The US dollar has surged by Rs2.70 against the Pakistani rupee in the inter bank exchange market, reaching Rs156.58 here on Monday.
According to the details, when trade started today the rate of dollar rose Rs2.70 in the open market, reaching to Rs157 in the open market.
The rapid spread of the coronavirus infection around the world has had a negative impact on the world economy, creating hindrances for supply chains across the globe.
Gold prices in the local market have also seen a rise of Rs 500 per tola on Monday, Bol News reported.
According to the details, Chairman Jewelers Association Mohammad Arshad said in his statement that after the increase in the price of gold in Pakistan, gold per tola rose by Rs 500 to Rs 95 thousand 200 while ten grams of gold increased by Rs 600 to 81.
According to international news agency Reuters, Spot gold increased 0.7pc to $1,686.22 per ounce by 0325 GMT, having touched its highest since December 2012 at $1,702.56 earlier in the session. U.S. gold futures gained 0.9pc to $1,687.80 per ounce.
Jaffrey Halley, a senior analyst at OANDA, said, “It is a massive flight to safety as the Chinese trade data was really bad, much worse than expected, Italy quarantined a quarter of their population (due to the coronavirus) and stock markets are down,”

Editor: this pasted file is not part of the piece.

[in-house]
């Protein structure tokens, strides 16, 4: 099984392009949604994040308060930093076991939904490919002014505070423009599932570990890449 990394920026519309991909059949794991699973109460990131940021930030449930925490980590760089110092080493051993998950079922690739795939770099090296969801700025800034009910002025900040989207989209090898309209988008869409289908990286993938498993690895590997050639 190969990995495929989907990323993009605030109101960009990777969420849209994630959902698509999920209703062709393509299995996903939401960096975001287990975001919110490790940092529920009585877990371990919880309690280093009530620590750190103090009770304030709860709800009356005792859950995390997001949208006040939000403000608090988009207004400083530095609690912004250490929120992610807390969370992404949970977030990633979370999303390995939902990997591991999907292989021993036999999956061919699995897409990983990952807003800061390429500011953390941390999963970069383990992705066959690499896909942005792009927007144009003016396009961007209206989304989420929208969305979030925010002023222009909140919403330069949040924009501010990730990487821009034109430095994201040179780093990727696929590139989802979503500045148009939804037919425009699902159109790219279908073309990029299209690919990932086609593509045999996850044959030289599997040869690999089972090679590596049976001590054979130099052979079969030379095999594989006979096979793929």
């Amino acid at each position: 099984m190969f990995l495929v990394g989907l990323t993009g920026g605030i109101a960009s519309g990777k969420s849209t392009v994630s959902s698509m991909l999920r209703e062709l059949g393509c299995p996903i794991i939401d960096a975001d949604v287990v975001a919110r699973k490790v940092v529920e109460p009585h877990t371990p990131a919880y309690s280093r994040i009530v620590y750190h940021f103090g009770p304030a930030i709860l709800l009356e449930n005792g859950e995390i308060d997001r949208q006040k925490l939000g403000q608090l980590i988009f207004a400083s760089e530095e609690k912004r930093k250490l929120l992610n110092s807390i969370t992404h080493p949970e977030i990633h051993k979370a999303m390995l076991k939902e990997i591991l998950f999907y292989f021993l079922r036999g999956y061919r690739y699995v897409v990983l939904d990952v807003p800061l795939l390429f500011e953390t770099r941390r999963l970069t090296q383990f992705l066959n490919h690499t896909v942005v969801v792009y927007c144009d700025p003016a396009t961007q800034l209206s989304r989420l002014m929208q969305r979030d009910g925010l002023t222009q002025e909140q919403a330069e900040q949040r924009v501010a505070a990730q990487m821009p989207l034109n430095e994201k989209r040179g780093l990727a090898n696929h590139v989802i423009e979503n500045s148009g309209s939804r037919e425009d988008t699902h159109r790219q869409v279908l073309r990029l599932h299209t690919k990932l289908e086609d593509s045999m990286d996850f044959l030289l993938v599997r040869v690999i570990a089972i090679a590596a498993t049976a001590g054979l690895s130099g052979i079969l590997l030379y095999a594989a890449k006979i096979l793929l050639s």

International news reported that China’s trade and economies has been influenced badly since the outbreak. Virus has disrupted economy, global supply chains and business operations.
Reuters also reported that Global equities tumbled, while U.S. stock futures plunged 5pc as investors sought refuge in safe havens to hedge the economic shock of the epidemic.
The yen jumped to its highest in more than 3 years against the dollar, while U.S. 10-year Treasury yields fell to a record low.
Phillip Futures analyst said in a note, “Gold is further supported by concerns that the slowdown of the global economy from the coronavirus would continue and central banks would keep rates low,”
Oil fell about 25pc on Monday, and gold is often seen as a hedge against oil-led inflation.